Where we learn hummus tastes better when eaten with other people. Spending time with your family and friends is not an option it’s a way of life. You’ll see animated discussions amongst friends, grandparents with their grandkids, lovers all sharing little moments. 

It's a big deal spending Christmas or Thanksgiving with their family but it can often be a forced affair. When you see this every weekend from Friday-Saturday it provides clarity into the spirit of the Jewish People.

Friends and family  are engaging and connecting  - face to face - not for any other reason but to share a Shabbas meal.

A reminder that no one is alone and all problems can be shared. 

Jews have a deep bond of connectedness  - within 60 seconds you will find a common friend or relative with deep roots and a strong emotional connection.
There is a deep cultural sense of wanting to help others not for the sake of gaining something but to make sure a friend can prosper. 

It is this fundamental element of the culture that is an incredible strength

The number of times someone has introduced me to a friend of theirs because they know they might find meeting useful.

 Just helping someone without expectation because their success is just as important as yours - makes me proud to be A part of the tribe! 

Tuesday, January 13, 2015

It's hard to get good help these days


It's hard to get good help these days, particularly around the home, but many young Sydneysiders have come up with an ingenious solution. They have a middle-aged couple who they allow to live-in.

  "It works perfectly," said Phil, a 22-year-old man, interviewed for this article. "They are on-hand to do all the practical work around the house – cooking, cleaning, gardening and so forth – but have each other for company. The pair I have are really quite sweet together."

     Phil's middle-aged couple live in the main bedroom of the house and have full rights to come and go as they please. "As long as all the work is done, and the place is neat, I really don't care what they do. I give them complete freedom."

    In most cases, the arrangement has been in place for as long as anyone can remember. "They've been around since I was born", said Marco, 32, another young householder, "Come to think of it, the two of them brought me home from the hospital. On occasion, I've even left the house for a couple of years, but, when I return, they are still here, and everything is in working order. I love the way I can walk out knowing that everything will be taken care of."

    In most cases the middle-aged couple do all the shopping, most of the cleaning and pay all the bills – including electricity, gas, council rates and sometimes even the cost of the internet.

    Says Tim, a 21-year-old from Concord, "I have some friends who don't have an middle-aged couple living in their house and frankly it's hard for me to know how they cope. I mean who pays the bills? Who handles the dirty dishes and stuff? What do they eat when it's dinner time? It really has me beat."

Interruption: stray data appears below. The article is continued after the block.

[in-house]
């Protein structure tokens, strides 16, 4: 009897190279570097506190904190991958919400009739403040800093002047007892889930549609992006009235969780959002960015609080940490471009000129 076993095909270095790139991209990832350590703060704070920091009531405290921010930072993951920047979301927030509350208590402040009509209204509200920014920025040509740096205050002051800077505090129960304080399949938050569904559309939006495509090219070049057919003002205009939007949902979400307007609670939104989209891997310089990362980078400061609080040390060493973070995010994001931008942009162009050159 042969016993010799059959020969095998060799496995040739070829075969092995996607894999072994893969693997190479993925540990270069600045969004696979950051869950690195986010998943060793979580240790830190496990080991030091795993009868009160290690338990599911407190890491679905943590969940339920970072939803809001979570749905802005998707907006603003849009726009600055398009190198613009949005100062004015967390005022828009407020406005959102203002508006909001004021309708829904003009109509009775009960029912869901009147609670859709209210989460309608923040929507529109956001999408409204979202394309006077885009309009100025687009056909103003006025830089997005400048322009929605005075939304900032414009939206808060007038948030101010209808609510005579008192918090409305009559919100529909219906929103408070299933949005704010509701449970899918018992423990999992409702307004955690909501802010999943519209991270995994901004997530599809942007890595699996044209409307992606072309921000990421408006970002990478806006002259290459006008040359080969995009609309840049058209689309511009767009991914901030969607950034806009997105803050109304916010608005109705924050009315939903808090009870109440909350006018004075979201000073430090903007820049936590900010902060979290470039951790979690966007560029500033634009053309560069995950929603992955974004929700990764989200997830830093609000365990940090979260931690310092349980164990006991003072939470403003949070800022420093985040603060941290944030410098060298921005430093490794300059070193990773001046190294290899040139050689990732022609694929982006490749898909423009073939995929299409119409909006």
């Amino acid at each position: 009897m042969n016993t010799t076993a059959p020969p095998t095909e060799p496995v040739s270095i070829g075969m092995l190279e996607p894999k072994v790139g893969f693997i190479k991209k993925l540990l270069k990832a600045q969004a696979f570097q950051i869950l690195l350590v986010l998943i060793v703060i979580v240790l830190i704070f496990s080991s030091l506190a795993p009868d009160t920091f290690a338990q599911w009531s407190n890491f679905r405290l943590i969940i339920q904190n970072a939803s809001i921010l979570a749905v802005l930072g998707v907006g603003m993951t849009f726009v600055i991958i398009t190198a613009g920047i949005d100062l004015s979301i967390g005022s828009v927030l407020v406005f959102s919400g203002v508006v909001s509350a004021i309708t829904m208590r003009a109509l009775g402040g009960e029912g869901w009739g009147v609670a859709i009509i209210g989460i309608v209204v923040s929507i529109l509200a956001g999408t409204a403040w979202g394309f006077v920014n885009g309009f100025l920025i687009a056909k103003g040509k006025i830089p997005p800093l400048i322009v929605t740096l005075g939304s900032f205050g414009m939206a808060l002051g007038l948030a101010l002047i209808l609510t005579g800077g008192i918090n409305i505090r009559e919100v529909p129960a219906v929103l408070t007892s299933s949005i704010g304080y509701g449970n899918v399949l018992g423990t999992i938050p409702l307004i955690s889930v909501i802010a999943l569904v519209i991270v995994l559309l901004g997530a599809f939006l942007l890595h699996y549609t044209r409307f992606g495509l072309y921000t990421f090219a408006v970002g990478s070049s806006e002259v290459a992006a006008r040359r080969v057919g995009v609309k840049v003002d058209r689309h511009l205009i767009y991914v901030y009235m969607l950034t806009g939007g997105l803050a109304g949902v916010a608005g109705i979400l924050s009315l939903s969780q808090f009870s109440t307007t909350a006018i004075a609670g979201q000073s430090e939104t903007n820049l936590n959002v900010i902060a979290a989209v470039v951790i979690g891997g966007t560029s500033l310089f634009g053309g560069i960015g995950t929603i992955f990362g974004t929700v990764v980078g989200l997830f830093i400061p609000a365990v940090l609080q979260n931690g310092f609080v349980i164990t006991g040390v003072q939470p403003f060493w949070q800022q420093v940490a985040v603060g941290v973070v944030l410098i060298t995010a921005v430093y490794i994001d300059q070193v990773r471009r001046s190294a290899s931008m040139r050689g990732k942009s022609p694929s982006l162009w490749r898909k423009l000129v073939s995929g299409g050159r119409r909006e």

Of course, like all domestic arrangements, there are occasional problems. Amy, a 28-year-old from Menai, says the only negative is the way her own middle-aged couple sometimes behave as if they own the place.

    "Of course," she says, "technically speaking they do. They bought it when I was five years old. But that's no excuse for them roaming around the property at will, especially when I have friends over."

     Amy enjoys watching edgy comedies such as Girls, Broad City and Inside Amy Schumer with a group of what she calls "gal pals". "I'm open-minded, and so are my friends, but there are shows which are just not appropriate for an middle-aged couple. It makes us self-conscious to have the two of them in the room, especially when they laugh at the jokes."

  Amy paints a disturbing picture of herself gathered with a few friends in the home's kitchen/living room. "It will be 8 or 9 o'clock at night and the two oldies will come out three or four times – opening and closing the fridge, trying to find their reading glasses, getting a glass of water, sometimes even making conversation with my friends."

    Amy groans with embarrassment. "I think people should treat their middle-aged couple with respect, but respect is a two-way street. They have a perfectly nice front bedroom in which they are free to spend their evenings."

    Tim, 23, from Bondi, agrees it's not always plain sailing. "No really, my two are great – except when they say that I treat the place like a hotel. I always reply: 'well, helloooo, if you think you're running a hotel, you'll need to try a bit harder with the thread count on the sheets. And where's my room service?'"

     Dig a little deeper, though, and there's a real affection among many of these young people towards their live-in help.

    Tina, 39, seems particularly fond of the male half of her couple: "Occasionally I have to remind the old bloke about the state of the garden – especially if I'm having guests over – but most of the time he's a real self-starter. And what a loveable old dear. The middle-aged lady pretty much supervises herself. She's great. Sometimes I think she has even higher standards than myself!"

    So what's in it for the middle-aged couples? I attempted to interview several for this article, but kept getting the brush-off. "Love to speak," said one, "but I'm just too busy cleaning up after last night.  Amy had some friends over to watch the DVD of Broad City. Don't tell her, but Leo and I are catching up on it today. It's wickedly funny and actually a little bit sexy."

    I could tell the woman couldn't wait to get off the phone.

    "Maybe," she said, "we could talk once the kids leave home – sometime around January 2026? In the meantime, I don't want to keep Leo waiting."

  She hung up, with what I took to be a lascivious giggle.

   I suppose that is the thing with these middle-aged couples. Sure they have a busy household to run, and all the expenses to cover. Just occasionally, though, they do get the house to themselves.

Twitter @rglover702